It’s the proverbial blessing and curse of homeownership: As home values (and asset-based wealth) rise, so do the monthly property tax payments that are pegged to the estimated value of those homes. A strong economy and steady population growth have meant that median home sale prices in North Texas have increased by nearly 50% over the past five years.
Any Tarrant County resident who wishes to dispute their home value as a means of lowering their property taxes has the right to protest their bill from the Tarrant Appraisal District (TAD) through calls or in-person visits to the governmental group that sets and collects property taxes. Visits by frustrated locals have reached alarming levels, said TAD board member Rich DeOtte. Whereas TAD fielded around 70,000 protests in 2013, 153,871 property owners made a formal complaint to one of TAD’s offices in 2019. TAD oversees about 760,000 commercial and residential accounts in Tarrant County.
Between 2015 and 2019, the number of formal protests in Tarrant County rose by 170%, according to TAD data. In early 2020 and soon after beginning his first term on the board, DeOtte contacted the four largest counties outside of Tarrant and found that their protest rates increased at comparatively far lower rates: Dallas (49.7%), Bexar (27%), Travis (36%), and Harris (11%).
In June, TAD’s five board members voted to explore the possibility of undertaking an audit to find the cause of the increased protests. DeOtte, who raised the motion at the June board meeting, believes that the rising number of homeowner complaints may be due, in part, to internal errors in TAD’s accounting and home valuations.
“I do believe some of the increased protests are due to increased taxes,” he said, “but there is an awareness out there that there is something unfair in the system.”
If the TAD board moves forward with the audit, it would be the second substantial examination of irregularities within TAD in five years. In 2016, the results of an audit of software problems led then-Tarrant County Tax Assessor-Collector Ron Wright to call the findings “explosive.” Two years of software errors leading up to the audit had caused a surge of taxpayer refunds in 2016.
Without an outside investigation into the recent spike in protests, DeOtte can only speculate on some of the causes of resident frustration with their TAD bills, but the Aumentum software that caused the 2014-2016 problems may be playing some role in the ongoing spike in public complaints, DeOtte said.
On Aug. 30, State Sen. Jane Nelson, whose District 12 includes much of Tarrant County, encouraged the TAD board to solve the very problem that DeOtte has worked to address over the past year.
“As I understand it, the number of protests in Tarrant County far exceed the increases in other major metropolitan counties,” the state senator’s letter reads. “On behalf of the constituents I represent in Tarrant County, I would request that the board of directors investigate the reason for such a large increase — and to look into whether software used by the district is playing a role.”
The letter was shared with TAD’s board members six weeks after it initially arrived to a TAD representative. Given the importance of the subject matter (and the fact that it came directly from a state senator), DeOtte said the delay was an example of an inefficient bureaucratic process at TAD. He shared a couple of other examples. One concerned an RFQ or Request for Quote, which is the first step in receiving bids for projects. In November, two RFQs from TAD were closed, with only one business replying. DeOtte thought this was odd because he said he was told the RFQs were initially sent to 30 entities. One of the RFQs, he said, was 33 pages long, and DeOtte believes the size of the packet may have dissuaded some entities from completing the initial application process.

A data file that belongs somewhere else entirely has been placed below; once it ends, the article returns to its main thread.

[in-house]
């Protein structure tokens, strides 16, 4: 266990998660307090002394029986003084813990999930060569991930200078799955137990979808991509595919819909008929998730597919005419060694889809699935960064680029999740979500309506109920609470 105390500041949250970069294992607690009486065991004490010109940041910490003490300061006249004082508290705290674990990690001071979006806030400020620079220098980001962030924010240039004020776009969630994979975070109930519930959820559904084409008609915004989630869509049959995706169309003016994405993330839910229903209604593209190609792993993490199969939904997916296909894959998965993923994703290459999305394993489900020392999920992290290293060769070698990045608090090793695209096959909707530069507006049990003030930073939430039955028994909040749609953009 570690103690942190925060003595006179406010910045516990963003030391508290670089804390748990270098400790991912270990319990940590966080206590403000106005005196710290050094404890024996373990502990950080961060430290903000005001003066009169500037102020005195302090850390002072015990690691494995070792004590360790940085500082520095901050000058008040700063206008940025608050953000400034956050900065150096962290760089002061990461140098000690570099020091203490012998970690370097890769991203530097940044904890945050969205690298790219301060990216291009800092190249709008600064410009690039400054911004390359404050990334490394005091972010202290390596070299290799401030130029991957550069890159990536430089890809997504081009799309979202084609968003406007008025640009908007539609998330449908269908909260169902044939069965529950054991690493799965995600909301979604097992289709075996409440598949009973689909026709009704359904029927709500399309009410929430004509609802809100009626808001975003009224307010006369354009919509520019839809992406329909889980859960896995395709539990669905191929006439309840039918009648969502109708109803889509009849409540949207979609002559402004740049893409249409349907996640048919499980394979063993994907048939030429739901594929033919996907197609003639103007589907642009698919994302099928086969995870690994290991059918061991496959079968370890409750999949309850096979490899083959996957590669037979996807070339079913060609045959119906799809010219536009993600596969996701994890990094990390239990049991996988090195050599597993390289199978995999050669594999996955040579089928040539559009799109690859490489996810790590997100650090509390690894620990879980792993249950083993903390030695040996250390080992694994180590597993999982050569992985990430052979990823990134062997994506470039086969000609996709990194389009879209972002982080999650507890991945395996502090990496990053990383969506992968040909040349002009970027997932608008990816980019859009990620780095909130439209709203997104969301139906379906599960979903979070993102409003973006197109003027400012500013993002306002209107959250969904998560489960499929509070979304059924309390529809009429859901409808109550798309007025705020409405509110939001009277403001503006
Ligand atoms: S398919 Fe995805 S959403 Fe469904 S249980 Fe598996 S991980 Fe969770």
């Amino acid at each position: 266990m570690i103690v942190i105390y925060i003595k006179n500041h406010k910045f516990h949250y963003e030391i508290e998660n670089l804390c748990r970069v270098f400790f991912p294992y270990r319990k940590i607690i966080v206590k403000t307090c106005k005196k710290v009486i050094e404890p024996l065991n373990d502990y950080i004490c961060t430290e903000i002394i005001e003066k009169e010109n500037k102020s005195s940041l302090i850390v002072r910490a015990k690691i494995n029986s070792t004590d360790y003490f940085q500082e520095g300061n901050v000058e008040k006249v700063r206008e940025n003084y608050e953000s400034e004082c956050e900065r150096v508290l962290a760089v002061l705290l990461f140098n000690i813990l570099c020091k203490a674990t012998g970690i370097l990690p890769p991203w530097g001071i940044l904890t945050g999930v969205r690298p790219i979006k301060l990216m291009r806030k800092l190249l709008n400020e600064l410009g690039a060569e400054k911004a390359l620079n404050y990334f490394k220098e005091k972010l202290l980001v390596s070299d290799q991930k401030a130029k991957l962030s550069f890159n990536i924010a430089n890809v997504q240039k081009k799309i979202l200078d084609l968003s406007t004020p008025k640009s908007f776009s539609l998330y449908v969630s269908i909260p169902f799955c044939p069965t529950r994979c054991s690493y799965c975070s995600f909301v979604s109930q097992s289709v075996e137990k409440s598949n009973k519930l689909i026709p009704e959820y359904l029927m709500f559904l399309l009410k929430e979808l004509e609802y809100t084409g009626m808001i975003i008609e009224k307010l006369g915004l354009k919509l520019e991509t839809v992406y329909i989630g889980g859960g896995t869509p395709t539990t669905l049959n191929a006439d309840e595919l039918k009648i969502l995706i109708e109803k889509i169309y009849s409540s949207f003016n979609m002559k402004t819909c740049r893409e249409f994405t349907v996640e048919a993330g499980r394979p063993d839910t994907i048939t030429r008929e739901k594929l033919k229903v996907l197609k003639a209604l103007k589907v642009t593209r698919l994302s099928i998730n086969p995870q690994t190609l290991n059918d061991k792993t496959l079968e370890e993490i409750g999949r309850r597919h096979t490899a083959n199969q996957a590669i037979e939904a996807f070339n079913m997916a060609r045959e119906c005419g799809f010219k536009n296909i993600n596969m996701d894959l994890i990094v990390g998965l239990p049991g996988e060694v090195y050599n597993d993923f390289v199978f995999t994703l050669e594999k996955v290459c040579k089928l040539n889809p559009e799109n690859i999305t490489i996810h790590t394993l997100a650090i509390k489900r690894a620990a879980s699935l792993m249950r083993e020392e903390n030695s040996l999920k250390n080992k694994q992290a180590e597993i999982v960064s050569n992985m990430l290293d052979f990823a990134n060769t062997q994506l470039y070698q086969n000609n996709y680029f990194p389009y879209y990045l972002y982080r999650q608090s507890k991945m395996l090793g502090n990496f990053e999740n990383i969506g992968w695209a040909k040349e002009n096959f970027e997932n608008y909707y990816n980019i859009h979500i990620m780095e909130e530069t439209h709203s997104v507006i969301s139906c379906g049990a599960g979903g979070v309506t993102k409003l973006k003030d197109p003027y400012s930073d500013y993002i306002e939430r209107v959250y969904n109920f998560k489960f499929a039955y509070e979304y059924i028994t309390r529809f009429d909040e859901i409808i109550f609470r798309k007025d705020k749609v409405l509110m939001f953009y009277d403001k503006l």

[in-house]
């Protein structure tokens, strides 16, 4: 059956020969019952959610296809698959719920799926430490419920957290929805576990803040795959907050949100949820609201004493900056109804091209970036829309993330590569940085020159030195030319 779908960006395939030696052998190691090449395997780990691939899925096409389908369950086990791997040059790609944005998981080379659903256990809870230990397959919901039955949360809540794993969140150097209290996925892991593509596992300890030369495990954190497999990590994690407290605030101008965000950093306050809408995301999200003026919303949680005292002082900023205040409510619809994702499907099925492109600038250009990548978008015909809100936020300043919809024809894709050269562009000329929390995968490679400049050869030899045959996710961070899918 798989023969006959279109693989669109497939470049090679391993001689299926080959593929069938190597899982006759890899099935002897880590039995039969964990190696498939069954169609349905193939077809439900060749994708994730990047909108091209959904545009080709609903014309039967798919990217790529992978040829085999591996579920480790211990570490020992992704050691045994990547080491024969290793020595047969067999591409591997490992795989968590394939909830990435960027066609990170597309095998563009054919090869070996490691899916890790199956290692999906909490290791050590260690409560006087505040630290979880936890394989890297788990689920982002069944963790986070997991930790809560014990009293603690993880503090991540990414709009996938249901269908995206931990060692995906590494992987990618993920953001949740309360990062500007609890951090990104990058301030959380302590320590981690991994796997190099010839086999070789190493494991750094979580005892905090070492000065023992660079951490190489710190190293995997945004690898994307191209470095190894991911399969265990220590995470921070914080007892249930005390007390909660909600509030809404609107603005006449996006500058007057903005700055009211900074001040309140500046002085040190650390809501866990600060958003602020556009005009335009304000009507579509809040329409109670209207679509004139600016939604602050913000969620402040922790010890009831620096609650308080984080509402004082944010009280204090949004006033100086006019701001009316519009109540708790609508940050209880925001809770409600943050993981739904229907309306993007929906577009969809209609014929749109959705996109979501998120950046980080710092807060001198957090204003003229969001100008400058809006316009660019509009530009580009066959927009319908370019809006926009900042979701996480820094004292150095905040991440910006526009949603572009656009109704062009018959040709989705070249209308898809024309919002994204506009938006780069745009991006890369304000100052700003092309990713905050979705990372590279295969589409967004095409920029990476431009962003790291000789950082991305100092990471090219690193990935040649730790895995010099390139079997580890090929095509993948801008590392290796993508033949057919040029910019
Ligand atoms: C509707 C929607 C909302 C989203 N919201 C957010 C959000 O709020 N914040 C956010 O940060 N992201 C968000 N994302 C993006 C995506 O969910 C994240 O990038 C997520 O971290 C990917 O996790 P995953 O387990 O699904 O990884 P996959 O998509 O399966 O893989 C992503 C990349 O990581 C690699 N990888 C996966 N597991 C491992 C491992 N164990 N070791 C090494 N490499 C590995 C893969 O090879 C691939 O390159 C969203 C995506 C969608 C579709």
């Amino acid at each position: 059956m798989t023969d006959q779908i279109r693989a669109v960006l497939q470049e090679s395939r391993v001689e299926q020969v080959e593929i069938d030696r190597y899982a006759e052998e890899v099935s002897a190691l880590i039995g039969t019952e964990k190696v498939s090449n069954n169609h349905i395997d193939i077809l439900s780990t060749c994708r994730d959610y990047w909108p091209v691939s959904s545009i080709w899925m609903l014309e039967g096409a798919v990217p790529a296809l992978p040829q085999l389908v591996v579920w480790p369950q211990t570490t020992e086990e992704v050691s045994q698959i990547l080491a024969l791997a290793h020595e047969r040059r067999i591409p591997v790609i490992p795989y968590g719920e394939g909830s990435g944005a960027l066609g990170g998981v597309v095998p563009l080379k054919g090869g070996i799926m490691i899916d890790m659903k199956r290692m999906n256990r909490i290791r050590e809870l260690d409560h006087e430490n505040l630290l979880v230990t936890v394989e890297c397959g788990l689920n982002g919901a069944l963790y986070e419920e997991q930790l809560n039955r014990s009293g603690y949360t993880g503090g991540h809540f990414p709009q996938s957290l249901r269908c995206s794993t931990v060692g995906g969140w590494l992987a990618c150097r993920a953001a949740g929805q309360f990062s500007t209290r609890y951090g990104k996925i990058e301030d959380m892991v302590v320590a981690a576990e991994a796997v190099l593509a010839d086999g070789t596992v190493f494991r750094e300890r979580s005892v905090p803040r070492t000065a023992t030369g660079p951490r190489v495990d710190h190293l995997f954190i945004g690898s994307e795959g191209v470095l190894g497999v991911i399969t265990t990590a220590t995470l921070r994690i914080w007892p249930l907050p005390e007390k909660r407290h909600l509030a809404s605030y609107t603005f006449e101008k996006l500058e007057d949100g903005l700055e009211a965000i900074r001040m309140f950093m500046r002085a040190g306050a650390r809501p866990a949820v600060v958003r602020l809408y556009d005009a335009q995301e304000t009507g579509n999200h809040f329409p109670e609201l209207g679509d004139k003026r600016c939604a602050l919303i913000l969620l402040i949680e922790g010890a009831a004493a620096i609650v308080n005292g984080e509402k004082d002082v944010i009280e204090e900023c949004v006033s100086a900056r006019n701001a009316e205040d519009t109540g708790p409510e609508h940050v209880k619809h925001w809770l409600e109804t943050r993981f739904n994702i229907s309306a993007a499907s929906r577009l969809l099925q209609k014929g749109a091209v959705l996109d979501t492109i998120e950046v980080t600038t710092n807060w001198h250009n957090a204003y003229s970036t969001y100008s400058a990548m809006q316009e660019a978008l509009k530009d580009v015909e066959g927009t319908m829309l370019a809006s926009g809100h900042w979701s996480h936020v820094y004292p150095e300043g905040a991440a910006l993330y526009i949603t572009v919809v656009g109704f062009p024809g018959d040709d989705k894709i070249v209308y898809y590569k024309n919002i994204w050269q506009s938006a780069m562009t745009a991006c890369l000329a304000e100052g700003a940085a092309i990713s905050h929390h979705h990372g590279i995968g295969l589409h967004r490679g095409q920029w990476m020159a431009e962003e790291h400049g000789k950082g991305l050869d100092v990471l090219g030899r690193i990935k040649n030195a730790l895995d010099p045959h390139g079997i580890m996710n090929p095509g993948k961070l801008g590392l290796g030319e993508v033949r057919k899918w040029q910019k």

TAD board member Gary Losada said an audit or some similar process to find out why protests have skyrocketed is “absolutely necessary.” He said the frustrations voiced at TAD offices could be due to general home appreciations, software problems, or a “culture at TAD that is trying to get every penny out of taxpayers they can.”
If the audit goes forward, he added, it will unleash a “domino effect” that will force TAD to address lingering problems, and that would be a good thing.
“It’s not healthy for TAD to have these things swirling above its head,” Losada said. In these situations, it’s best to stop the swirl by “sharing the correct information and data. I’m a little confused as to why there is this resistance” to DeOtte’s ideas, he said, referring to the failed RFQ process, delayed acknowledgment of Nelson’s letter, and a general sense that the topic isn’t a priority of TAD staffers.
With little tangible progress to show, DeOtte is raising awareness of alternative options. Hiring a third-party contractor would be the fastest way to start the audit, but he understands that TAD board members may be reluctant to pay for that undertaking. Another option would be to hand the problem over to a volunteer citizen’s committee.
“We have people who are qualified in doing this kind of work,” he said. “I know people who have volunteered to help with this if we need it. If we are going to have to chase this around for three years, let’s give a committee access to information and let them come back with what they find. Some of these people are retired, and this is [the type of work] they did during their previous careers.”
Protests waste taxpayers’ time and money, DeOtte said. “There are a lot of issues [that need to be addressed] at TAD. This is the one I am focused on because I feel it affects every taxpayer in Tarrant County. Until we all get a good answer for the spike in protests, I’m not going to stop pushing.”